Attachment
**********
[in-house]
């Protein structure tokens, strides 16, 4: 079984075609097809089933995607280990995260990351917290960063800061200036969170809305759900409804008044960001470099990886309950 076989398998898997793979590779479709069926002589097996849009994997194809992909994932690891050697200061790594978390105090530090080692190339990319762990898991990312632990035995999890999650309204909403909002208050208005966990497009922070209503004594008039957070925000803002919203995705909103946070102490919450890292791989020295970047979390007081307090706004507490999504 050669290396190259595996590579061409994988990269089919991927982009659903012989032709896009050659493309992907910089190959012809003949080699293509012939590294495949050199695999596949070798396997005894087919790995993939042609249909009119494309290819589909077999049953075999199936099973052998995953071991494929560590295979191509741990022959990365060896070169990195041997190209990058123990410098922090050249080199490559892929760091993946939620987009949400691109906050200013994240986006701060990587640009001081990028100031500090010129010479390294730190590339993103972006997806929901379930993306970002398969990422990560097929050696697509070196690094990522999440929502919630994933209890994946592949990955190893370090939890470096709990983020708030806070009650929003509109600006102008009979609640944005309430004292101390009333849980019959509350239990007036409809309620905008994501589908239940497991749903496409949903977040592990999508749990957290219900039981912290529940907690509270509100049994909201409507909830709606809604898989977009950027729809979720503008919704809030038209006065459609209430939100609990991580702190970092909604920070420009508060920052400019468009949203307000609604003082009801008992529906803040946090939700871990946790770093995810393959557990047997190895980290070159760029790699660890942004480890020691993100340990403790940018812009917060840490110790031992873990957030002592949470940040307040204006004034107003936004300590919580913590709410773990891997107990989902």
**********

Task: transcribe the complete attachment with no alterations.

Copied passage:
[in-house]
């Protein structure tokens, strides 16, 4: 079984075609097809089933995607280990995260990351917290960063800061200036969170809305759900409804008044960001470099990886309950 076989398998898997793979590779479709069926002589097996849009994997194809992909994932690891050697200061790594978390105090530090080692190339990319762990898991990312632990035995999890999650309204909403909002208050208005966990497009922070209503004594008039957070925000803002919203995705909103946070102490919450890292791989020295970047979390007081307090706004507490999504 050669290396190259595996590579061409994988990269089919991927982009659903012989032709896009050659493309992907910089190959012809003949080699293509012939590294495949050199695999596949070798396997005894087919790995993939042609249909009119494309290819589909077999049953075999199936099973052998995953071991494929560590295979191509741990022959990365060896070169990195041997190209990058123990410098922090050249080199490559892929760091993946939620987009949400691109906050200013994240986006701060990587640009001081990028100031500090010129010479390294730190590339993103972006997806929901379930993306970002398969990422990560097929050696697509070196690094990522999440929502919630994933209890994946592949990955190893370090939890470096709990983020708030806070009650929003509109600006102008009979609640944005309430004292101390009333849980019959509350239990007036409809309620905008994501589908239940497991749903496409949903977040592990999508749990957290219900039981912290529940907690509270509100049994909201409507909830709606809604898989977009950027729809979720503008919704809030038209006065459609209430939100609990991580702190970092909604920070420009508060920052400019468009949203307000609604003082009801008992529906803040946090939700871990946790770093995810393959557990047997190895980290070159760029790699660890942004480890020691993100340990403790940018812009917060840490110790031992873990957030002592949470940040307040204006004034107003936004300590919580913590709410773990891997107990989902």